“My dream is to become a little old lady opera director.”
– Anne Bogart
Norma is arguably Vincenzo Bellini’s masterpiece. It’s a vocal fireworks of an opera, where singers utilize every tactic in their vocal range to express the deepest of emotions: love. Director Anne Bogart and designer Neil Patel understand this implicitly. Their Norma is a version that removes the frippery, “the spectacle of the mis en scene” and in turn fuels the vocal energy at the core of Bellini’s storytelling.
This is a style of theater that Bogart advocates as the Co-Artistic Director of the famed New York theater institution, SITI Company, which she founded with Japanese director Tadashi Suzuki in 1992.
In Norma, Bogart brings her minimalist vision and unique acting technique to the operatic world. It’s a medium that serves Bogart’s vision well. She believes that “the kernel at the heart of the theatrical experience is terror,” but in theater the struggle is “how do we create a moment that creates that ancient terror while also having some restraint?”
Norma is the perfect place to answer said question. It’s in the bel canto tradition (read more about that here) and so singers must alternately exercise a great deal of vocal command, while expressing every emotion the dramatic plotline necessitates. In other words, singers have to be able to control their voices in a different way than with other classical (and contemporary) repertoire.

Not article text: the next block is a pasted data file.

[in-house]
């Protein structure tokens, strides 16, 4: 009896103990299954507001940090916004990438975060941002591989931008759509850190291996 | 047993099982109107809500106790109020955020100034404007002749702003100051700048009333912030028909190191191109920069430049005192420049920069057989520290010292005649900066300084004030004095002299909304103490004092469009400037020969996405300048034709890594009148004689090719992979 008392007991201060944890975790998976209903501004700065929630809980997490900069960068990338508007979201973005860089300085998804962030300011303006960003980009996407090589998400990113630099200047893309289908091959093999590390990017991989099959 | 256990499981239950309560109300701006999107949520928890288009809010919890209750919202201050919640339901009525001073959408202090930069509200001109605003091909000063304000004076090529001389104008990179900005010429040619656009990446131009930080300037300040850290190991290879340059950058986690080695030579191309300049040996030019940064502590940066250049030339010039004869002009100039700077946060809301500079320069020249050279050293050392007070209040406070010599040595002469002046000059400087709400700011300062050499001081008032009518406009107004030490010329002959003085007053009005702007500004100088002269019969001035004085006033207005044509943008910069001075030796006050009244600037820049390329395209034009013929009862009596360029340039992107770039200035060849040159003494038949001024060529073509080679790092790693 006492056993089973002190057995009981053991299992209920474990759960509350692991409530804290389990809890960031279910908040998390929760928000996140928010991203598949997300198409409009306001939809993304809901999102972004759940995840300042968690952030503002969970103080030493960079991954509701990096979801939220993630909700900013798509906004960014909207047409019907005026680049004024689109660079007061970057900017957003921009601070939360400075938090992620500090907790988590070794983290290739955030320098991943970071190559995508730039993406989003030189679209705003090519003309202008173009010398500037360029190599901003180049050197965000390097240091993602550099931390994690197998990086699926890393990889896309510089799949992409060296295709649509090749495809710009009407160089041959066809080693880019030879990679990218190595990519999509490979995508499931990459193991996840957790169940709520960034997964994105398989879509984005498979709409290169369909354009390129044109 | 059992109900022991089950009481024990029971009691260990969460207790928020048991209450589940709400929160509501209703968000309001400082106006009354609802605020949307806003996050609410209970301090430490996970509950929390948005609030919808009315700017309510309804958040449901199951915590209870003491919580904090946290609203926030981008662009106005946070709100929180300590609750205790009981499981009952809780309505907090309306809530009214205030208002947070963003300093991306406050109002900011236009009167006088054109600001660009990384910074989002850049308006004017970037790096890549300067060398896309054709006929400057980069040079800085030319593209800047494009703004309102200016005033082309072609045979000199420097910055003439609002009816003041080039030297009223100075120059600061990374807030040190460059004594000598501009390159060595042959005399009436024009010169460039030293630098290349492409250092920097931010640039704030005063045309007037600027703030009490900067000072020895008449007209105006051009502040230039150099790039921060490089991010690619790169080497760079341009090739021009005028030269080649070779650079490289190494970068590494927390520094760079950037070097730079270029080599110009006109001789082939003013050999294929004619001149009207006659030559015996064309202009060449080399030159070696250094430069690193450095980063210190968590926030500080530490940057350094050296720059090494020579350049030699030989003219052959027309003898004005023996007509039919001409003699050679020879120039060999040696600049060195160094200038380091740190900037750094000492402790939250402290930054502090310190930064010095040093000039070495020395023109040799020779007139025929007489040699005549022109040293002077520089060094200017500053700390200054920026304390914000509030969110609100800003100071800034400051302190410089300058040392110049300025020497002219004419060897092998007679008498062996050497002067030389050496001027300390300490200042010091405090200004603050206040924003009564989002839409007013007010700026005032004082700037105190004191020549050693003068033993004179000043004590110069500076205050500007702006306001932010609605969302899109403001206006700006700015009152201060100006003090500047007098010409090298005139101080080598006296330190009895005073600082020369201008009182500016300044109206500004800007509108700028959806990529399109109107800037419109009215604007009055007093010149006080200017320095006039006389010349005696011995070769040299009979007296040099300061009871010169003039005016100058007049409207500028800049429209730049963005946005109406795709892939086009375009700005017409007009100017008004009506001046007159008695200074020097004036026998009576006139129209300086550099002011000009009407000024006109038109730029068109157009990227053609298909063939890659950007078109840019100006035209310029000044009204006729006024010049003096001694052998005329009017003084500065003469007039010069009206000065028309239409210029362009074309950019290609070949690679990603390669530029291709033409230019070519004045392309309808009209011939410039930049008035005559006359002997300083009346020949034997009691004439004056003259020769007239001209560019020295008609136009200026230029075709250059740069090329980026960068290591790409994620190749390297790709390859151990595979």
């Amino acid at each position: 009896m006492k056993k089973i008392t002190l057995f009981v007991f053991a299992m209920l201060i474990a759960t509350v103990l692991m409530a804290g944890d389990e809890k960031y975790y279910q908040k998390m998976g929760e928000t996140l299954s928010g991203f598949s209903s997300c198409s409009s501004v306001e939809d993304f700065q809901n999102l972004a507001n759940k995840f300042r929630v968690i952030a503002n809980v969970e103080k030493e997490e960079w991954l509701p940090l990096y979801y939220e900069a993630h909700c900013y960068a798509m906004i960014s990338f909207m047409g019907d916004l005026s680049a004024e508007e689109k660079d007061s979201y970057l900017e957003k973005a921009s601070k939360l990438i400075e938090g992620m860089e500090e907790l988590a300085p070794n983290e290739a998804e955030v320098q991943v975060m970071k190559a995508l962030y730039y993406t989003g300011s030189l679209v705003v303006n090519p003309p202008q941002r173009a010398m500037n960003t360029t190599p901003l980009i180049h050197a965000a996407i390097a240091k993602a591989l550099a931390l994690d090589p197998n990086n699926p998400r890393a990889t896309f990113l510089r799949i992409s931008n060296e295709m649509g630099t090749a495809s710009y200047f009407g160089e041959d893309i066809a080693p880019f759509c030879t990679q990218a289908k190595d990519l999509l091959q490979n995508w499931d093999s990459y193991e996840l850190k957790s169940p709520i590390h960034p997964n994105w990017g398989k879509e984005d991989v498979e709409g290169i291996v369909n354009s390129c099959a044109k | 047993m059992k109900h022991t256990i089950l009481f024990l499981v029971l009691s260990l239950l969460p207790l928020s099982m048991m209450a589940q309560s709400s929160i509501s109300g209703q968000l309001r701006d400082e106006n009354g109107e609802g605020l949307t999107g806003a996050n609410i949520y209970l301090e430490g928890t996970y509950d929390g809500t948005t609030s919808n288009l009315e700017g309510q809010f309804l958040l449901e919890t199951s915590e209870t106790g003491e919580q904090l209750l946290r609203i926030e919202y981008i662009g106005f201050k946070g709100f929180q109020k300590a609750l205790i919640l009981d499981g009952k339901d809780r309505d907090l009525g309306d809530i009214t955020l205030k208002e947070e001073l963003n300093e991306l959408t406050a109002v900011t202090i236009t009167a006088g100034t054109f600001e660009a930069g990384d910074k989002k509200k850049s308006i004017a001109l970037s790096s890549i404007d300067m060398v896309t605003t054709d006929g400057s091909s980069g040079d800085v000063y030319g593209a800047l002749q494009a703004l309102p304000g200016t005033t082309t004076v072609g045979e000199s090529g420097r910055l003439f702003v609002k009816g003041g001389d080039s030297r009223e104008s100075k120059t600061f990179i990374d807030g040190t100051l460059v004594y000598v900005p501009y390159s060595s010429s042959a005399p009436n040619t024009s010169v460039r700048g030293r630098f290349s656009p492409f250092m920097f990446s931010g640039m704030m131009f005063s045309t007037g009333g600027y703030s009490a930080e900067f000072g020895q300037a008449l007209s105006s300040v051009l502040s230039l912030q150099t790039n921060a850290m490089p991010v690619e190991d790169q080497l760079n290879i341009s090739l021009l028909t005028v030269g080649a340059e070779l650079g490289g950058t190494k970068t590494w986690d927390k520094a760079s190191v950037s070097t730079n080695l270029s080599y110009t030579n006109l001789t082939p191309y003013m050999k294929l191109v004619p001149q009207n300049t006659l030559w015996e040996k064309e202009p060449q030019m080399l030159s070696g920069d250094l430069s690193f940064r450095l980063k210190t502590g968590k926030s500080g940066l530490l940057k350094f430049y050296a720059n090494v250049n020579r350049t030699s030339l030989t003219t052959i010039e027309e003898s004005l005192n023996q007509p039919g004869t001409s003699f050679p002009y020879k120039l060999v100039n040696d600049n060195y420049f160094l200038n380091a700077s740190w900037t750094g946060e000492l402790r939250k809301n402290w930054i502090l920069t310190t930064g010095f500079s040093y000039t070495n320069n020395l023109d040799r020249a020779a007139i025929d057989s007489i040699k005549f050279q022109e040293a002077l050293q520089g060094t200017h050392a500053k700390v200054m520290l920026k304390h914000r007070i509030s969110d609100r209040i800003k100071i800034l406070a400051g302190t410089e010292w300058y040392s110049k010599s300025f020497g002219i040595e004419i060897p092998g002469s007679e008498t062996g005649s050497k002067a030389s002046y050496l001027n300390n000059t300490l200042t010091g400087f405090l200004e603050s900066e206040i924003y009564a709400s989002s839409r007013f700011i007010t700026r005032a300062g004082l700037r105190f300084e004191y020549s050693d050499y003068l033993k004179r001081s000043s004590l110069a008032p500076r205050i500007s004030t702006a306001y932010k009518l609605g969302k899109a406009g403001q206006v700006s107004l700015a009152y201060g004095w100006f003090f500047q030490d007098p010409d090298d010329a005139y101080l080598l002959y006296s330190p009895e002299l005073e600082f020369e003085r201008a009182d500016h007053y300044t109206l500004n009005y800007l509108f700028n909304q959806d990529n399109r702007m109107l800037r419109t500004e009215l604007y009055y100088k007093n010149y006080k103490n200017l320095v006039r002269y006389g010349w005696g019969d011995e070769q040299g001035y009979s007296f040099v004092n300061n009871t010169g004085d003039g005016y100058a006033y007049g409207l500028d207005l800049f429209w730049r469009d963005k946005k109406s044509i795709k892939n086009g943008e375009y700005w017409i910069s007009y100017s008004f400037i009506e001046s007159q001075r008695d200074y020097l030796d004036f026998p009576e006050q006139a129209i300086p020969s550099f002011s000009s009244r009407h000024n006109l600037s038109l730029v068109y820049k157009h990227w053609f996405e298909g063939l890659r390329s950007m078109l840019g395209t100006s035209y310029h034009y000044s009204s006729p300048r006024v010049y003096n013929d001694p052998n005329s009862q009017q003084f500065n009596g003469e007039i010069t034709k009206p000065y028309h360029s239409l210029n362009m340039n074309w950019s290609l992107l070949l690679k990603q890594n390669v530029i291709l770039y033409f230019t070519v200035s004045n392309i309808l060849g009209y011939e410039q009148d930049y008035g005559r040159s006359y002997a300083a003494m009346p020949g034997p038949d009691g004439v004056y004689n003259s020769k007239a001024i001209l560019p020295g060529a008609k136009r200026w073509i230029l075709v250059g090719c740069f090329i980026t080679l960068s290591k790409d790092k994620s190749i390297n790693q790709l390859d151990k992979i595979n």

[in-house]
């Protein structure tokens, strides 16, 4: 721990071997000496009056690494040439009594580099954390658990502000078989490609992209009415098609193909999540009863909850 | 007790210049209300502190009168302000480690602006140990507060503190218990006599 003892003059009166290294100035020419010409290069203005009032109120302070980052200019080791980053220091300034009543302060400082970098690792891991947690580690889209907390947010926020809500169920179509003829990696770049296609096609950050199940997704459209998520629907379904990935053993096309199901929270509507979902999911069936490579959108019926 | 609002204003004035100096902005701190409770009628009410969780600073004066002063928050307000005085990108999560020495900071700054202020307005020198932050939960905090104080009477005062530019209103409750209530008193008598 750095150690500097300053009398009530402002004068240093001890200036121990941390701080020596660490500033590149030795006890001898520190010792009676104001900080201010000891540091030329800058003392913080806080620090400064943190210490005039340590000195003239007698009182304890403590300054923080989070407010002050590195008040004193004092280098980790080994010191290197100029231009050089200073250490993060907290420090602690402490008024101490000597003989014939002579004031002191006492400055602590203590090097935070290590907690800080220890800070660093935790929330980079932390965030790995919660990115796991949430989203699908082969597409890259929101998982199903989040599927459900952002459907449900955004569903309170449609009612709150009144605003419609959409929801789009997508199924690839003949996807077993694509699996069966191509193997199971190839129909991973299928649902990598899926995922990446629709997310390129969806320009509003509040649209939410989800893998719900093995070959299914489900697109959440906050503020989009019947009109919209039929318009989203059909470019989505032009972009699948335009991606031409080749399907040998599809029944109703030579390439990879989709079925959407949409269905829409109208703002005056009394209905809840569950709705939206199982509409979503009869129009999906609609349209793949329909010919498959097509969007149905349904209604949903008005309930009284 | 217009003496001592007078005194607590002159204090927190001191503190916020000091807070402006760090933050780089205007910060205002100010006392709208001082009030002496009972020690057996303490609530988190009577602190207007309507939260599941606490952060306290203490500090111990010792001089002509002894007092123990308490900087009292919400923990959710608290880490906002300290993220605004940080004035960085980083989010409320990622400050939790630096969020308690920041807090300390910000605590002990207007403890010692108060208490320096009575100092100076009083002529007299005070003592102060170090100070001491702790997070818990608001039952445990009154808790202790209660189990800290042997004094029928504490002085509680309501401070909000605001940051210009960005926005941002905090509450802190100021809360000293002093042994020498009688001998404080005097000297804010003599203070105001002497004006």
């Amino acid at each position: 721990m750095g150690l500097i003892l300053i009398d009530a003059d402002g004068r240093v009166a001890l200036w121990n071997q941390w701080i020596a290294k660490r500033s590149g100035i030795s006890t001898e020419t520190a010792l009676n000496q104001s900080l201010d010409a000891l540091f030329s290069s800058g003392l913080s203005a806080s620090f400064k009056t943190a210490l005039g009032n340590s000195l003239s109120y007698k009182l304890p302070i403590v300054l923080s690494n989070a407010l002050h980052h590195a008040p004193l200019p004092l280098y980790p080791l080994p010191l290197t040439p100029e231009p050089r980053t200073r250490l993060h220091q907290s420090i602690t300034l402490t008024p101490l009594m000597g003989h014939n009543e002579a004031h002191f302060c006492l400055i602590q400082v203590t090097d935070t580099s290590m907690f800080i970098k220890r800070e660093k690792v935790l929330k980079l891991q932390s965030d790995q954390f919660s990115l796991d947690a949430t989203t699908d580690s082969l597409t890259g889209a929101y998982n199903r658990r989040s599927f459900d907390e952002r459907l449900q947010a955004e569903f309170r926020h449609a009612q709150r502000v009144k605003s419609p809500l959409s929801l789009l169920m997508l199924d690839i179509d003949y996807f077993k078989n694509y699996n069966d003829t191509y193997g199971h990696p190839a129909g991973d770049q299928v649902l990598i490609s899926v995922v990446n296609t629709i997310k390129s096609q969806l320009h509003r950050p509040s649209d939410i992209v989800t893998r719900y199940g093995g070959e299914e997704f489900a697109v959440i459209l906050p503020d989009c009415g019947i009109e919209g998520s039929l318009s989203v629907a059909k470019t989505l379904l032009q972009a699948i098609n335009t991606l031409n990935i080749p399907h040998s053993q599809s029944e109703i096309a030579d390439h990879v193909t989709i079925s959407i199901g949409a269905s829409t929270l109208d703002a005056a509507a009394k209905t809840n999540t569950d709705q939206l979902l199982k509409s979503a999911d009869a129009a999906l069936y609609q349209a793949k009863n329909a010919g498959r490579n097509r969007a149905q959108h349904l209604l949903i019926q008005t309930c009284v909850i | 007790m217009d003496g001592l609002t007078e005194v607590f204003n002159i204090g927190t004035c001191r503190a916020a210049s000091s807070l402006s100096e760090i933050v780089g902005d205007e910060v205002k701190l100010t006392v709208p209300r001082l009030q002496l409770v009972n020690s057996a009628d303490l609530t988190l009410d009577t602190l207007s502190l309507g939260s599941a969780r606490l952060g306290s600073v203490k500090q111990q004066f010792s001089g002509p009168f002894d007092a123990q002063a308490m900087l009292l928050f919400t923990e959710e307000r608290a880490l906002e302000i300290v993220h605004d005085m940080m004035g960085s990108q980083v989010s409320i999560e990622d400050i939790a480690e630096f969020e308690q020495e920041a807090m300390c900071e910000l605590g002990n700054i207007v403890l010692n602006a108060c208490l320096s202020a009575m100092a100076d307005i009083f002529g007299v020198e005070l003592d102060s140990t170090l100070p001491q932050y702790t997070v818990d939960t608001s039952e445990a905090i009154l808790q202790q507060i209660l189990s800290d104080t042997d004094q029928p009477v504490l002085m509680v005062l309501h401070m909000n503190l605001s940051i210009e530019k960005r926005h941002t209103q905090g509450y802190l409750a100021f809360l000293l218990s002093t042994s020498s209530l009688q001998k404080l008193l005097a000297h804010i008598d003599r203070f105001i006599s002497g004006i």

How does Bogart direct such an opera? She gets to the nitty, gritty of the story by focusing on spatial relationships. She says that in rehearsal (and by extension the world of the opera), “you are responsible for creating an entirely new social system.” This does not only include how the singer to each other, but also how they communicate with the audience and how the audience is engaged by their energy. This is all in the hopes of answering what Bogart believes is the greatest question of all in theatre, “How do we belong?” How do human relate to one another at their most vulnerable? How do we exist in the same room and experience live theater together?
In terms of Norma, the question becomes at this base level, how to the characters interact with each other on stage? Will Norma run to Pollione and beg for his love, when she’s realized his deception, or will she boldly refuse to look at him and stare strongly out into the audience, claiming her power with position? The latter is true of Bogart’s Norma, where themes are expressed through physical human behavior, while Angela Meade and Jamie Barton sing of love and sisterhood.
What could be more powerful?